Is it vaginal cancer? Signs to look out for

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It is rare for cancer to start in the vagina; it usually starts in the cervix or womb and then grows into the vagina. Approximately 1240 women will die of the disease this year. There are two different types of vaginal cancer, squamous cell and adenocarcinoma.

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Rare

Adenocarcinoma is rare, starting in the glandular cells, which make a liquid to lubricate the vagina. It affects women under 30 but can also happen in older women. Doctors cannot pinpoint the cause of this cancer but some of the symptoms include pelvic pain, watery vaginal discharge, painful and frequent urination, swelling legs, constipation and unusual vaginal bleeding. If you have any of these symptoms seek advice from a medical professional as soon as possible.

Screening

Doctors use periodic screening to detect tumours. This can be achieved using blood tests and imaging tests. A biopsy is then required to diagnose whether a tumour is malignant.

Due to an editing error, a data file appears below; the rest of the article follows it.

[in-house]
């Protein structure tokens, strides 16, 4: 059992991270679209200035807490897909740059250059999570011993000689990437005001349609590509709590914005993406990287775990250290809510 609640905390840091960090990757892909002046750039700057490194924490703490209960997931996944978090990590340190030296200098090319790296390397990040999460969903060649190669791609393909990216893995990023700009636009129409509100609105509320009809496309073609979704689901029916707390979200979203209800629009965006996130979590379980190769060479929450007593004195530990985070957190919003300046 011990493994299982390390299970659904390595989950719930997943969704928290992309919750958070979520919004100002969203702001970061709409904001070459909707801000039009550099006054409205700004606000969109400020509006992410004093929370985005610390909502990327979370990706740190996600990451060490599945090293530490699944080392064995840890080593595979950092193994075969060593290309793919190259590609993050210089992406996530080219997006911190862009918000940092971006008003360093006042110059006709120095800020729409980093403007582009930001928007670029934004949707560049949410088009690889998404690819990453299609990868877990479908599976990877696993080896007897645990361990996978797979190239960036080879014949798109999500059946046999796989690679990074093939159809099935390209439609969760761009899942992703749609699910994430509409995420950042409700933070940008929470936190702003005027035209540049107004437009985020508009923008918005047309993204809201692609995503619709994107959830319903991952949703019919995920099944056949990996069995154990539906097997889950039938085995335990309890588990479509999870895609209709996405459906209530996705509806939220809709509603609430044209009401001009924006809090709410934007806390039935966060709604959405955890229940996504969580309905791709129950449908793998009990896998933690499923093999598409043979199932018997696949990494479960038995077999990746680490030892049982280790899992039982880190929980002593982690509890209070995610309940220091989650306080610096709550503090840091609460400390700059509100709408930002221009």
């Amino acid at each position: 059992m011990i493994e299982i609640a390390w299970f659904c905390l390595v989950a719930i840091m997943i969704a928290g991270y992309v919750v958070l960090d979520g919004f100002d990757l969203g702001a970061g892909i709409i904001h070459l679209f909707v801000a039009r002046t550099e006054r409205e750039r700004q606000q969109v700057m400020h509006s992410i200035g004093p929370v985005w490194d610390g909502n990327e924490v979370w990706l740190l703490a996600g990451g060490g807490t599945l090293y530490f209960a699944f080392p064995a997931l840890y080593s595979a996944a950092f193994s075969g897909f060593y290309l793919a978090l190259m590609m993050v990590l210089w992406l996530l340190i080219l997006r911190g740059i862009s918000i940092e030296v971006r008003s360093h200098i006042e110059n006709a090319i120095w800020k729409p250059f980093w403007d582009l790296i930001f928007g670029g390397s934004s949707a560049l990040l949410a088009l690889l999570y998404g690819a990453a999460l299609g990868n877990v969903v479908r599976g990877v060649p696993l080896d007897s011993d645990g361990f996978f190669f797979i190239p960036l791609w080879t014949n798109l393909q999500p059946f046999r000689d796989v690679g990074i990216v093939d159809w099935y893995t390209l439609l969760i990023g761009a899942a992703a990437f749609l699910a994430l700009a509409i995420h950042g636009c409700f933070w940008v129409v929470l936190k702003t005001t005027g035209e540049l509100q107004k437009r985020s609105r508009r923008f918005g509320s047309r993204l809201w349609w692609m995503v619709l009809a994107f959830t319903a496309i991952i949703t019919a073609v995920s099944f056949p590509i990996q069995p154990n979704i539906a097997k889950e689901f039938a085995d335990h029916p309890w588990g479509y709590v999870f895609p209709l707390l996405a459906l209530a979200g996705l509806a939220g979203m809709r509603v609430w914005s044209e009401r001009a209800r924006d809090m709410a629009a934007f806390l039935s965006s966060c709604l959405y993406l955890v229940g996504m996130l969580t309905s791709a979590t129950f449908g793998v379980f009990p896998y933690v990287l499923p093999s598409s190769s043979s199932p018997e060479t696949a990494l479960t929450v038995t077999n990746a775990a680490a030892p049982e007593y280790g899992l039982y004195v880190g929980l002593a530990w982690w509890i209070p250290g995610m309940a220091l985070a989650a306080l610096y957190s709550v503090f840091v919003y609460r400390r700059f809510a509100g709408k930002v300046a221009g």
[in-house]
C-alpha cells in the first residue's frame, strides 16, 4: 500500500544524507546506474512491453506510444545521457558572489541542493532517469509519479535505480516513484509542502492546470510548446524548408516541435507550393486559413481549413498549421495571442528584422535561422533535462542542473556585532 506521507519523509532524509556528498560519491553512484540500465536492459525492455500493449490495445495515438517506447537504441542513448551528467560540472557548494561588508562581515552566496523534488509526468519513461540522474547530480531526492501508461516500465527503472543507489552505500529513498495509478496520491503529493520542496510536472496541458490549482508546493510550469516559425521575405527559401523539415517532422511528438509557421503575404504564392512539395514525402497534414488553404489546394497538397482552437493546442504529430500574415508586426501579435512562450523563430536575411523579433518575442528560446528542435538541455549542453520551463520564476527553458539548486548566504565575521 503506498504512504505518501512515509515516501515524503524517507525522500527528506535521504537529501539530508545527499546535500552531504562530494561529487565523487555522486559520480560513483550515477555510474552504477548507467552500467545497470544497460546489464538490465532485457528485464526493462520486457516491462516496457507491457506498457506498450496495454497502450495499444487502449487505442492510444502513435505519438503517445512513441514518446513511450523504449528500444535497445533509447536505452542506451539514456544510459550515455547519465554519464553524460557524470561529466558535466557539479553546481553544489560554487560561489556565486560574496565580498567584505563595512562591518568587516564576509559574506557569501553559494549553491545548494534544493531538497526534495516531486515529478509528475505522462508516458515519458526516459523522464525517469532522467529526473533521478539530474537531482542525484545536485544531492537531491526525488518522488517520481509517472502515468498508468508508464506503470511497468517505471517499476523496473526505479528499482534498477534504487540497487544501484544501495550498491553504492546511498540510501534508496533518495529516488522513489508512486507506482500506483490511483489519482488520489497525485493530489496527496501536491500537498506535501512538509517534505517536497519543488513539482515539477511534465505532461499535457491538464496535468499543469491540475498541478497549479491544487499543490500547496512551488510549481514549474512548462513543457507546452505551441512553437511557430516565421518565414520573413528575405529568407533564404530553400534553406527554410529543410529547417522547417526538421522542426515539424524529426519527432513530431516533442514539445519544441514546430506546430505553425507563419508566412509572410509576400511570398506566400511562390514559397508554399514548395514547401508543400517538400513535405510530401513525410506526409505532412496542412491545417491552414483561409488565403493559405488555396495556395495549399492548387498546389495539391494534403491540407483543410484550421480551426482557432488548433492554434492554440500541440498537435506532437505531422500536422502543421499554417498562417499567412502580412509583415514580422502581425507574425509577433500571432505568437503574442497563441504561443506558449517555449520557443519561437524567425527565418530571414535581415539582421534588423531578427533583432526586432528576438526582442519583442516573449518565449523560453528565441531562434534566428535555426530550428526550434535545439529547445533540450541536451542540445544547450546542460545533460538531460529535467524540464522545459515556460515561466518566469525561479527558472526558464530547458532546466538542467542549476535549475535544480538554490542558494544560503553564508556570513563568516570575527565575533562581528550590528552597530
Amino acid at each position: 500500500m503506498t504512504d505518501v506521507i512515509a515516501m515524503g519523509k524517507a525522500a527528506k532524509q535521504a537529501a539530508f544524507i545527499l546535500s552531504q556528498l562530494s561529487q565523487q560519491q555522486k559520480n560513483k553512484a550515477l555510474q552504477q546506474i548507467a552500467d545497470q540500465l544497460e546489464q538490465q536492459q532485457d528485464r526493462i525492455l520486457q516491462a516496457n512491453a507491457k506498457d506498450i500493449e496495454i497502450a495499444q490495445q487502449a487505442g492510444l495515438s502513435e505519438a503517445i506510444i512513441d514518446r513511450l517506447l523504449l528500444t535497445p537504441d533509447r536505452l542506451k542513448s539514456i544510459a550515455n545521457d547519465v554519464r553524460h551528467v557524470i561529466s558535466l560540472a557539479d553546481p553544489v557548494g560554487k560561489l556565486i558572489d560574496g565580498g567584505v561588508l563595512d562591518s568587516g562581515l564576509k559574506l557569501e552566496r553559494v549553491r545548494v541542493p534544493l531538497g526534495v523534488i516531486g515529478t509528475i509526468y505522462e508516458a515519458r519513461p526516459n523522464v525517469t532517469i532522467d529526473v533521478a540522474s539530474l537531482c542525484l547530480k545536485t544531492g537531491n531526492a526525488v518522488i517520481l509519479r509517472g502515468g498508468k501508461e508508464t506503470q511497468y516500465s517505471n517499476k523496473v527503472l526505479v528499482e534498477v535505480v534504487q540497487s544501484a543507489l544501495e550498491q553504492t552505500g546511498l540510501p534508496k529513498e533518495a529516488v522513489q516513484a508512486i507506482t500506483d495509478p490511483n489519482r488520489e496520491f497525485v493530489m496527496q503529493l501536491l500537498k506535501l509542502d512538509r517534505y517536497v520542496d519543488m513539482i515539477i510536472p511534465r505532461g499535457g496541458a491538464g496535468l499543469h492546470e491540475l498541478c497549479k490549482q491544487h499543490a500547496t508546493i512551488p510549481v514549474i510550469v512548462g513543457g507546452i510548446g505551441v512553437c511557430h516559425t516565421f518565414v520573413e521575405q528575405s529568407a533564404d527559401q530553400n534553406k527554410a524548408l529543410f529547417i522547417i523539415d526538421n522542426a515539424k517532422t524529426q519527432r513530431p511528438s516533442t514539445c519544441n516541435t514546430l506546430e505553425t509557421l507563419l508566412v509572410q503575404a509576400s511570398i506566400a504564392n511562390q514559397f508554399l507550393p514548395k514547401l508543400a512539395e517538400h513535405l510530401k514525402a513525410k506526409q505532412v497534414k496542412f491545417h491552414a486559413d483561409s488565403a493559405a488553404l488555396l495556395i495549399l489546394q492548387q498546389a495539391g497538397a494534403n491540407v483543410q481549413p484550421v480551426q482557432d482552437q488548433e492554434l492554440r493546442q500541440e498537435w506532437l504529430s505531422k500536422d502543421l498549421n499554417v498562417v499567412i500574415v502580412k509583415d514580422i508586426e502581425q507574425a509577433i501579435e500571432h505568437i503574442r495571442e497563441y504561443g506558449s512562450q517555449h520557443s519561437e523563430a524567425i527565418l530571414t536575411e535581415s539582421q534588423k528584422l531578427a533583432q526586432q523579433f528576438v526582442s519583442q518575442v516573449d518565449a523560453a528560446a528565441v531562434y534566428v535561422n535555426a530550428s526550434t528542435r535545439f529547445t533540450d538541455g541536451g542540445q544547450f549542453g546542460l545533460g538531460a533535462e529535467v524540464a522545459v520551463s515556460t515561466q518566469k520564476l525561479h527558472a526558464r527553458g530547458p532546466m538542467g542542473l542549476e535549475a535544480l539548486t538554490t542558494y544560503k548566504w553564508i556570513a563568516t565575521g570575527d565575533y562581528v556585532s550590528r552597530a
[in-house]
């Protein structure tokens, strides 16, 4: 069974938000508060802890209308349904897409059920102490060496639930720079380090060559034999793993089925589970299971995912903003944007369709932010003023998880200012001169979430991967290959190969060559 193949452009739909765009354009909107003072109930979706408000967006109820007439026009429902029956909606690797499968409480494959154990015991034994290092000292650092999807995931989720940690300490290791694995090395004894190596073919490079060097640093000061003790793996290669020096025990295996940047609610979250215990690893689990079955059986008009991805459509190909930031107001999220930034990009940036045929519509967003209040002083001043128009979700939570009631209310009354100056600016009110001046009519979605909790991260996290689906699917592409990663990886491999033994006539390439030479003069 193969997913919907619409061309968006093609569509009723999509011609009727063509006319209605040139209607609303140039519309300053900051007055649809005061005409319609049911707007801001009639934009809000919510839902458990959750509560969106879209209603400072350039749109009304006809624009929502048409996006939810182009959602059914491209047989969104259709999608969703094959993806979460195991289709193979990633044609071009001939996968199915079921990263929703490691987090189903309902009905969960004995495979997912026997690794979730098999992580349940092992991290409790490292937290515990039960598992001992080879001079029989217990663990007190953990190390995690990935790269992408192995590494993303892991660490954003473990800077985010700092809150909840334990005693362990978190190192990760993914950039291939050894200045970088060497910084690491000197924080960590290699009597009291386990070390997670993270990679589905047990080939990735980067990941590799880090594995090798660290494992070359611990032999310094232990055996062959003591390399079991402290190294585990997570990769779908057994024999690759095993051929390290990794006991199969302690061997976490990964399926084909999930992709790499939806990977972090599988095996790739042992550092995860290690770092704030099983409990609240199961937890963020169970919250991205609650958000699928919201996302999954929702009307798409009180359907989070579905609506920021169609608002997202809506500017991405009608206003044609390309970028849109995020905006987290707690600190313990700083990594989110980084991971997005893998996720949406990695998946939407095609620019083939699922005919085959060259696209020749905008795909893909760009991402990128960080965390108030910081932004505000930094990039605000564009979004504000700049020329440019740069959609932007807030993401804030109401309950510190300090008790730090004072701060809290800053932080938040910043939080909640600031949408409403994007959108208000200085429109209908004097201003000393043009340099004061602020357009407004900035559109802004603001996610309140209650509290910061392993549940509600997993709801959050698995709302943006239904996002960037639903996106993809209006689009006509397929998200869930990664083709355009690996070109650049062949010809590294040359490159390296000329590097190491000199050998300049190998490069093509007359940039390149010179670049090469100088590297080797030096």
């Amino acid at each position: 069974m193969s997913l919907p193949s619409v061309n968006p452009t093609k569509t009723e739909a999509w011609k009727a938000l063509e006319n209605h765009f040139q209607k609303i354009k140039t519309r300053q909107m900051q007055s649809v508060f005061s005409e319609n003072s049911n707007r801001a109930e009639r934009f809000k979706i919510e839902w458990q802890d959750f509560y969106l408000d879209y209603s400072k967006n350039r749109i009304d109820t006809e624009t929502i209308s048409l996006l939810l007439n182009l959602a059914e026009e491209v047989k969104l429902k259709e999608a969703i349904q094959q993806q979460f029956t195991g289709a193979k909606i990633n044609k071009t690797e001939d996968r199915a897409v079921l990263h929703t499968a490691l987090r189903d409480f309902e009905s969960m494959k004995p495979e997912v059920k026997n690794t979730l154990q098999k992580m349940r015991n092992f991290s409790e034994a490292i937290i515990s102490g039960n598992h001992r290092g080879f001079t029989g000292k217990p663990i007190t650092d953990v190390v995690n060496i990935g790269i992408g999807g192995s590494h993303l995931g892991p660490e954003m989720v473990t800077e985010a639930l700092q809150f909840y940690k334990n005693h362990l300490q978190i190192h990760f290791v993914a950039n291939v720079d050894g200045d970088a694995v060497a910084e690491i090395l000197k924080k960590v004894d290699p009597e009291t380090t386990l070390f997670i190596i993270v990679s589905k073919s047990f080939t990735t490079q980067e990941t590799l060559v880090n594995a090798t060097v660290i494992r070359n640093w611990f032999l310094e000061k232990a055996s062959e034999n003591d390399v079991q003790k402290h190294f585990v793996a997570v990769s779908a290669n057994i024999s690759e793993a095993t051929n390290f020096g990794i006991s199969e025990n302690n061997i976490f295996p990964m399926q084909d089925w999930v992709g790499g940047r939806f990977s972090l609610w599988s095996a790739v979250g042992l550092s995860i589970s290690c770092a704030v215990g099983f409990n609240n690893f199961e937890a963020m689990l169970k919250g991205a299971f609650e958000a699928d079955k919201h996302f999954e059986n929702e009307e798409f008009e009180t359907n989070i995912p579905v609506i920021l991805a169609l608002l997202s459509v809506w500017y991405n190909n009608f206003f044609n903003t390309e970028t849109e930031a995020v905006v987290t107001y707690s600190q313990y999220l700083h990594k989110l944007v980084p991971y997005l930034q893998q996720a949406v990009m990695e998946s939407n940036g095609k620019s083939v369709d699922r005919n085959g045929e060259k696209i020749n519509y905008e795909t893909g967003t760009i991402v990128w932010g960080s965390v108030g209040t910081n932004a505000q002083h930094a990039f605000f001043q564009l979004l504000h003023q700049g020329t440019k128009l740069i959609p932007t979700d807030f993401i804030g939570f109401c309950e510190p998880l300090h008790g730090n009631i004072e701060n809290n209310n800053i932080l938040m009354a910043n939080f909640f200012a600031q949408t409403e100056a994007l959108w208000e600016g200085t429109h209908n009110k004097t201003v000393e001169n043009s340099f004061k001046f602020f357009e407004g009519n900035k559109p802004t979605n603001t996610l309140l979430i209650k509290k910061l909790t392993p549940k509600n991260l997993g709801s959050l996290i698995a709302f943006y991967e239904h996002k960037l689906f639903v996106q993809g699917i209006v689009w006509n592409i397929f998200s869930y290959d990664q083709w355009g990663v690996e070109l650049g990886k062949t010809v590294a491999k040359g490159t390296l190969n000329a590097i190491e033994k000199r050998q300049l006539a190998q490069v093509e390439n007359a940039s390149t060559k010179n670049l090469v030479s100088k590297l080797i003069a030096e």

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Common

Squamous cell is the more common of the two; it starts in the squamous cells which line the vagina and mainly affects women over 60. Research has linked certain strains of HPV with vaginal cancer; it also advises that smoking can increase your risk. Women who have suffered cervical cancer also have an increased risk of developing vaginal cancer.

Prevention

The vaccine Gardasil is available for girls aged 9 to 26 and is used for the prevention of cervical cancer; it also helps prevent infection from the most common strain of HPV. Other means of prevention or lowering your risk are delaying sexual activity until the late teens, practice safe sex using condoms, avoid multiple partners and not smoking.

Chlamydia is a sexually transmitted infection, which, if left untreated will increase the risk of cervical cancer. Testing kits are available, for example London home STI kits from https://www.bexleysexualhealth.org/chlamydia_screening/.

Treatments

Treating vaginal cancers depends where it is in the vagina and whether it has spread. Radiotherapy is a common treatment; surgery to remove a tumour is also used, as is chemotherapy. You may have one or more of these treatments.

Support

There are specialist support groups available to help you through the different emotions you will feel if you are worried about having cancer. Talking to professionals will help you understand what is happening and guide you through the different stages.

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